There are 5 million fewer adult cigarette smokers in the United States today than there were 10 years ago, a dramatic shift from a lethal addiction that still claims 480,000 American lives annually, the federal Centers for Disease Control and Prevention revealed Thursday.
“This report shows real progress helping American smokers quit and that more progress is possible,” said CDC Director Dr. Tom Frieden in a press release. The CDC reported results of a large national survey showing there were 40 million adult smokers in the U.S. in 2014, compared to 45.1 million in 2005. That puts adult smoking prevalence at 16.8 percent, a remarkable 20 percent decline in smoking rates in that period.
“The reduction in smoking prevalence over the last decade is a major victory for public health,” said Dr. Jaimee L. Heffner, a Fred Hutchinson Cancer Research Center expert in tobacco cessation.
Indeed, the pace of Americans kicking the habit seems to be picking up. Prevalence dropped a full percentage point in 2014 alone.
“One percent may sound small,” Heffner said, but the number of people that represents is not small, and “approximately half of all smokers will die of smoking-related causes.”
In one of the more encouraging findings, cigarette smoking rates among young adults aged 18-24 showed the highest rate of decline (31.6 percent) among all age groups.
But the cancer and heart disease prevention and health benefits accruing to millions of Americans who have stopped smoking are still eluding large segments of the nation’s population: among minorities, the poor and those without adequate insurance ― sectors where smoking rates remain stubbornly high.
The survey showed that when education level rises, smoking levels fall. Respondents with a high school equivalency certificate (GED) had a high smoking prevalence of 43 percent, compared to 5.4 percent for those with graduate degrees.
There was a strong association between smoking rates and the type of insurance, or lack of it, available to those who were surveyed. Those enrolled in the Medicaid program, the joint state and federal health plan for the poor, had higher smoking rates (29.1 percent) than those who were uninsured (27.9 percent), while those with private insurance smoked substantially less, at a rate of 12.9 percent.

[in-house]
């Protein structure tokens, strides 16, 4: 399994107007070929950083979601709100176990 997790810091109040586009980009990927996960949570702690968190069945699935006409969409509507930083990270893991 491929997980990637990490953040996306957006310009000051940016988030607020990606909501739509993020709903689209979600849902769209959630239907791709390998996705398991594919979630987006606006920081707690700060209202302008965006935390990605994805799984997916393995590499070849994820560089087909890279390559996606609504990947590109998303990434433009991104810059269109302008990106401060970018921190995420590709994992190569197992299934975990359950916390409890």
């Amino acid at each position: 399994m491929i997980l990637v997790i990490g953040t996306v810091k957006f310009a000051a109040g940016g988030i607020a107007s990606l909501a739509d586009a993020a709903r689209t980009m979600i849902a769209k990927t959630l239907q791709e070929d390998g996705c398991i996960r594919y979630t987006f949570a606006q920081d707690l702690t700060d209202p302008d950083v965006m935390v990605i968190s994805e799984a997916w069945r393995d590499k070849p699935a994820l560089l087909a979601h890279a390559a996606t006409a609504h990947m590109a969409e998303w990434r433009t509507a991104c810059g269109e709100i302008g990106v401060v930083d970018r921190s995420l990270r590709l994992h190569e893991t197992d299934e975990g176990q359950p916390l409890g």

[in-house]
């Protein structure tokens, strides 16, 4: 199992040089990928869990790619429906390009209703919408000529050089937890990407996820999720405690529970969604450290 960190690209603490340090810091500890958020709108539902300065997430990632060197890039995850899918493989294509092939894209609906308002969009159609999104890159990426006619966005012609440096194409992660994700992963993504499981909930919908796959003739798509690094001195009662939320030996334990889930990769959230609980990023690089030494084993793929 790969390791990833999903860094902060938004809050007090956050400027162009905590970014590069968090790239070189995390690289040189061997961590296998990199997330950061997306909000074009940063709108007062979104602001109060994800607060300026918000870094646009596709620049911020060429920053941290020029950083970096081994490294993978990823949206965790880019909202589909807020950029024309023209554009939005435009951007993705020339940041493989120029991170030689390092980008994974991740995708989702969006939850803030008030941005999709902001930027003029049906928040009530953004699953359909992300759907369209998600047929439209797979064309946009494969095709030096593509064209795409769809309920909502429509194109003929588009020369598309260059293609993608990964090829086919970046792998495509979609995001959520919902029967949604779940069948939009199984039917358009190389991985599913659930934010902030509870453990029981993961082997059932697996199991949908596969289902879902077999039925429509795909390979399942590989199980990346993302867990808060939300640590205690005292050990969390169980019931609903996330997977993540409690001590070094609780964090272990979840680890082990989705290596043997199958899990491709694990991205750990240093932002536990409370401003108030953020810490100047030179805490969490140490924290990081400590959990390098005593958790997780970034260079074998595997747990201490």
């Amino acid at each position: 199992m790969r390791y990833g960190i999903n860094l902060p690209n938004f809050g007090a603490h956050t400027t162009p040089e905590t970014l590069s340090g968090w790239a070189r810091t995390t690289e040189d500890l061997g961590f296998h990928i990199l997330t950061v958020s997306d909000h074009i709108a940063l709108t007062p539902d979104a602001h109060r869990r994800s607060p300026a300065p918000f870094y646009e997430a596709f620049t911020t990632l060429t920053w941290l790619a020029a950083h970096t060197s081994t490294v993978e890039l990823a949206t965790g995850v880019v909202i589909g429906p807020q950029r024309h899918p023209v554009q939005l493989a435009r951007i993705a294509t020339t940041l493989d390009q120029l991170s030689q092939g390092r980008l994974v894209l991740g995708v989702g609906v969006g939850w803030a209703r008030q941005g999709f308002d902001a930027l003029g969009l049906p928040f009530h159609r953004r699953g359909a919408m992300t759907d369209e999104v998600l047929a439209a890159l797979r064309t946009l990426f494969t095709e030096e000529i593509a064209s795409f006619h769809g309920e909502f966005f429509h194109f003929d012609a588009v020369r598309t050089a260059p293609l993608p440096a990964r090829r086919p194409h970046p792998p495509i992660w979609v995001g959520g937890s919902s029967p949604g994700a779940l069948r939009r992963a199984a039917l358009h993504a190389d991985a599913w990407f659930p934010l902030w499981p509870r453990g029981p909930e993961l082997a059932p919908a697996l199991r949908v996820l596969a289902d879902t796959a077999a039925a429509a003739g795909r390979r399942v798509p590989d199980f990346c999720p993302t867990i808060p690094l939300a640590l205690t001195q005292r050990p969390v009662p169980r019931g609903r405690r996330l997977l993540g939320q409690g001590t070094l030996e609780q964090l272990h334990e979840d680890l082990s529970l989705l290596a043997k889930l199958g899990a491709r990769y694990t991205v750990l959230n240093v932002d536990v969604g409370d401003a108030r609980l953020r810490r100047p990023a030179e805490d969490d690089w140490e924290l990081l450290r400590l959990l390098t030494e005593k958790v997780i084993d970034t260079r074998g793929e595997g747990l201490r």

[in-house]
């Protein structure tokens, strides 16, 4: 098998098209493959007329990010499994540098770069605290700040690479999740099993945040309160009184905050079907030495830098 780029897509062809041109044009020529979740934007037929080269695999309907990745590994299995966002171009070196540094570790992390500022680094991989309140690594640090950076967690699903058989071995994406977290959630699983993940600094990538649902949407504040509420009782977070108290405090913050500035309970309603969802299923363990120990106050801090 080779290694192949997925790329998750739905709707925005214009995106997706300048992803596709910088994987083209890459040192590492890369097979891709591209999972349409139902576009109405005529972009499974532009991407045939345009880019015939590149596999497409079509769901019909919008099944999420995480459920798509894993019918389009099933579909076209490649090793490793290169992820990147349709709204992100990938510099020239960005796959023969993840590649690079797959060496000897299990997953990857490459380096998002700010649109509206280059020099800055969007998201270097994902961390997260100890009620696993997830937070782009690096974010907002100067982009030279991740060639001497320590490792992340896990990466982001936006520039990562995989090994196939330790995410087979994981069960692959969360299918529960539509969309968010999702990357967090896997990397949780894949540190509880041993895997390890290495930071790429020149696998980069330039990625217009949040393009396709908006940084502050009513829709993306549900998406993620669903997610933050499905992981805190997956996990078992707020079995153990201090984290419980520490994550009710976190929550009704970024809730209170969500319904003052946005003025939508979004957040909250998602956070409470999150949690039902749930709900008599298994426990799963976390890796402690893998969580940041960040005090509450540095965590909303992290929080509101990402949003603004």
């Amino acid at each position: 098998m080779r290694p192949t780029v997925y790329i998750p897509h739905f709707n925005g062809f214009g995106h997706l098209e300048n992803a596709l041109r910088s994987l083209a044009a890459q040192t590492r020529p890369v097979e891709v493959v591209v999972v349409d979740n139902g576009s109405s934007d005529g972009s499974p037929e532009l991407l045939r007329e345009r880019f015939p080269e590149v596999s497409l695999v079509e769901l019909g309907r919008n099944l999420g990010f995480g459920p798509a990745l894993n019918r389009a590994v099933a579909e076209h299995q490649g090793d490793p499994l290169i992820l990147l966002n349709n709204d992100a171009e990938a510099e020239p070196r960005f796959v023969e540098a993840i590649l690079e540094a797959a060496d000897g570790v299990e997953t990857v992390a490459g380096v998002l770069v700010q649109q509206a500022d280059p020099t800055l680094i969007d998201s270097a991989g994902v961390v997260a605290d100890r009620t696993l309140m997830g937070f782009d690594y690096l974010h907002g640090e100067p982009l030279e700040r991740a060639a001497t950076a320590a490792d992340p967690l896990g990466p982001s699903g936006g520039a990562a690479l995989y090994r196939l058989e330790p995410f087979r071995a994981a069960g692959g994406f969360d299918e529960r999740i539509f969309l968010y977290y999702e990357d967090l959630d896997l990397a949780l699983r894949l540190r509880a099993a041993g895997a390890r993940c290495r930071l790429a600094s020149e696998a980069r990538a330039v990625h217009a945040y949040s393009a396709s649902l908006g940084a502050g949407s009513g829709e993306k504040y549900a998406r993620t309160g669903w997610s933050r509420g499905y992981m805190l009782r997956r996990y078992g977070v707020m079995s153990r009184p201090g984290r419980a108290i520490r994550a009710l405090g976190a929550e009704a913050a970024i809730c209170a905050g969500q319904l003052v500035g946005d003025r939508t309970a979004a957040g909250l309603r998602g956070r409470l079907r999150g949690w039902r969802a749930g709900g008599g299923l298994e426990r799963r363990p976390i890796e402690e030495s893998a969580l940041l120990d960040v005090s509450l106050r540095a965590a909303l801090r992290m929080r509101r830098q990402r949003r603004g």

Smoking rates also differed among ethnic and racial groups. Prevalence was highest among American Indian/Alaska natives (29.2 percent), and lowest among Asians (9.5 percent), the survey found. The report was based on results of the National Health Interview Survey, which in 2014 interviewed 36,697 adults 18 years of age and older.
Men still smoke more than women and people on the West Coast smoke the least. Prevalence among lesbian, gay or bisexual adults was 23.9 percent compared to 16.6 percent for those who are heterosexual.
As someone who has devoted her career to reducing tobacco use, Heffner said she was surprised at just how far smoking rates have fallen. The goal of the public health community, codified in Healthy People 2020, is to reduce that rate to 12 percent or less by that date, and now it is 16.8 percent.
"It was unthinkable to me in 2009,” she said. “I thought there was no way we would make it there … I have renewed hope now. We really can make this happen, and we should make this happen.”
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Sabin Russell is a staff writer at Fred Hutchinson Cancer Research Center. For two decades he covered medical science, global health and health care economics for the San Francisco Chronicle, and wrote extensively about infectious diseases, including HIV/AIDS. He was a Knight Science Journalism Fellow at MIT, and a freelance writer for the New York Times and Health Affairs. Reach him at firstname.lastname@example.org.